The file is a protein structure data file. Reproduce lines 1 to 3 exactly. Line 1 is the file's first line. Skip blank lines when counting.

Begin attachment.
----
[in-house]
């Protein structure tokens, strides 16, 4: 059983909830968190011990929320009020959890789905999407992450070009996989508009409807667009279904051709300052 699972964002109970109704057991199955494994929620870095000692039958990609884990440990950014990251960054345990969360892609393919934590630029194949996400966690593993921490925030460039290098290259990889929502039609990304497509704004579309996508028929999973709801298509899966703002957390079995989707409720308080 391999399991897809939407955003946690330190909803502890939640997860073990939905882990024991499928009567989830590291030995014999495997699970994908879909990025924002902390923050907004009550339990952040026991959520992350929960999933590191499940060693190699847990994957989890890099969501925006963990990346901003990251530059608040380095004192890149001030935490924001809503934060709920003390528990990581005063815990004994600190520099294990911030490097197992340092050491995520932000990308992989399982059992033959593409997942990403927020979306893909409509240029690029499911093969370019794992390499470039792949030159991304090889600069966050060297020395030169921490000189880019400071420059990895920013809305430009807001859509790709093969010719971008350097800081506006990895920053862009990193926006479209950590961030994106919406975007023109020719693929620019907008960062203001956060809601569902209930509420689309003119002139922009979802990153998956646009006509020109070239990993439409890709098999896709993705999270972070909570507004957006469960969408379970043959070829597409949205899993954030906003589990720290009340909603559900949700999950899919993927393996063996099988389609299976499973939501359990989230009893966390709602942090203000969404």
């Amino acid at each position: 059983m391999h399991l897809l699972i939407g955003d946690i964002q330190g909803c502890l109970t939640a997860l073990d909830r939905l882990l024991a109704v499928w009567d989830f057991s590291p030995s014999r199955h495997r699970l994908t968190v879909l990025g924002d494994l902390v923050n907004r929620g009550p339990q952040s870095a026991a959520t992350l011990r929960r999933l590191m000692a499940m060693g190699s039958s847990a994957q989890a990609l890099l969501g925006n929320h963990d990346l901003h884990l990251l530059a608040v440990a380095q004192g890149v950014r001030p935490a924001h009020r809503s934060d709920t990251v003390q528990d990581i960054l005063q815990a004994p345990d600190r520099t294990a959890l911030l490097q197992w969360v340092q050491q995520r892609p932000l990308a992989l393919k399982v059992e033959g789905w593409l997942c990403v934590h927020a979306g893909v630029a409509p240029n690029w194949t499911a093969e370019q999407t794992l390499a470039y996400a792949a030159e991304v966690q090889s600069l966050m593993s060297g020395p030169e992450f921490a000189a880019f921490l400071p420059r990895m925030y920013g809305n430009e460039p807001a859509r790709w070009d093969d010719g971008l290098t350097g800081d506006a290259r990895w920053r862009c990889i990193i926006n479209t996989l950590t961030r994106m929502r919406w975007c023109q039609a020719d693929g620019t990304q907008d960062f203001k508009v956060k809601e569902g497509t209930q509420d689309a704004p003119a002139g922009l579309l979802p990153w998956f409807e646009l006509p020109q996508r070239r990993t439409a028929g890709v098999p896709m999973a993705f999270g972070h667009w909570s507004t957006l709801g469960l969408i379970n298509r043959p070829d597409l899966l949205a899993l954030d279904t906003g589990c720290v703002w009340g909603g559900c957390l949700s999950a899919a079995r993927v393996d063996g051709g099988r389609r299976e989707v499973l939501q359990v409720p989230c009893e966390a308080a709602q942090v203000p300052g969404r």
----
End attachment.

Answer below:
[in-house]
């Protein structure tokens, strides 16, 4: 059983909830968190011990929320009020959890789905999407992450070009996989508009409807667009279904051709300052 699972964002109970109704057991199955494994929620870095000692039958990609884990440990950014990251960054345990969360892609393919934590630029194949996400966690593993921490925030460039290098290259990889929502039609990304497509704004579309996508028929999973709801298509899966703002957390079995989707409720308080 391999399991897809939407955003946690330190909803502890939640997860073990939905882990024991499928009567989830590291030995014999495997699970994908879909990025924002902390923050907004009550339990952040026991959520992350929960999933590191499940060693190699847990994957989890890099969501925006963990990346901003990251530059608040380095004192890149001030935490924001809503934060709920003390528990990581005063815990004994600190520099294990911030490097197992340092050491995520932000990308992989399982059992033959593409997942990403927020979306893909409509240029690029499911093969370019794992390499470039792949030159991304090889600069966050060297020395030169921490000189880019400071420059990895920013809305430009807001859509790709093969010719971008350097800081506006990895920053862009990193926006479209950590961030994106919406975007023109020719693929620019907008960062203001956060809601569902209930509420689309003119002139922009979802990153998956646009006509020109070239990993439409890709098999896709993705999270972070909570507004957006469960969408379970043959070829597409949205899993954030906003589990720290009340909603559900949700999950899919993927393996063996099988389609299976499973939501359990989230009893966390709602942090203000969404």
């Amino acid at each position: 059983m391999h399991l897809l699972i939407g955003d946690i964002q330190g909803c502890l109970t939640a997860l073990d909830r939905l882990l024991a109704v499928w009567d989830f057991s590291p030995s014999r199955h495997r699970l994908t968190v879909l990025g924002d494994l902390v923050n907004r929620g009550p339990q952040s870095a026991a959520t992350l011990r929960r999933l590191m000692a499940m060693g190699s039958s847990a994957q989890a990609l890099l969501g925006n929320h963990d990346l901003h884990l990251l530059a608040v440990a380095q004192g890149v950014r001030p935490a924001h009020r809503s934060d709920t990251v003390q528990d990581i960054l005063q815990a004994p345990d600190r520099t294990a959890l911030l490097q197992w969360v340092q050491q995520r892609p932000l990308a992989l393919k399982v059992e033959g789905w593409l997942c990403v934590h927020a979306g893909v630029a409509p240029n690029w194949t499911a093969e370019q999407t794992l390499a470039y996400a792949a030159e991304v966690q090889s600069l966050m593993s060297g020395p030169e992450f921490a000189a880019f921490l400071p420059r990895m925030y920013g809305n430009e460039p807001a859509r790709w070009d093969d010719g971008l290098t350097g800081d506006a290259r990895w920053r862009c990889i990193i926006n479209t996989l950590t961030r994106m929502r919406w975007c023109q039609a020719d693929g620019t990304q907008d960062f203001k508009v956060k809601e569902g497509t209930q509420d689309a704004p003119a002139g922009l579309l979802p990153w998956f409807e646009l006509p020109q996508r070239r990993t439409a028929g890709v098999p896709m999973a993705f999270g972070h667009w909570s507004t957006l709801g469960l969408i379970n298509r043959p070829d597409l899966l949205a899993l954030d279904t906003g589990c720290v703002w009340g909603g559900c957390l949700s999950a899919a079995r993927v393996d063996g051709g099988r389609r299976e989707v499973l939501q359990v409720p989230c009893e966390a308080a709602q942090v203000p300052g969404r």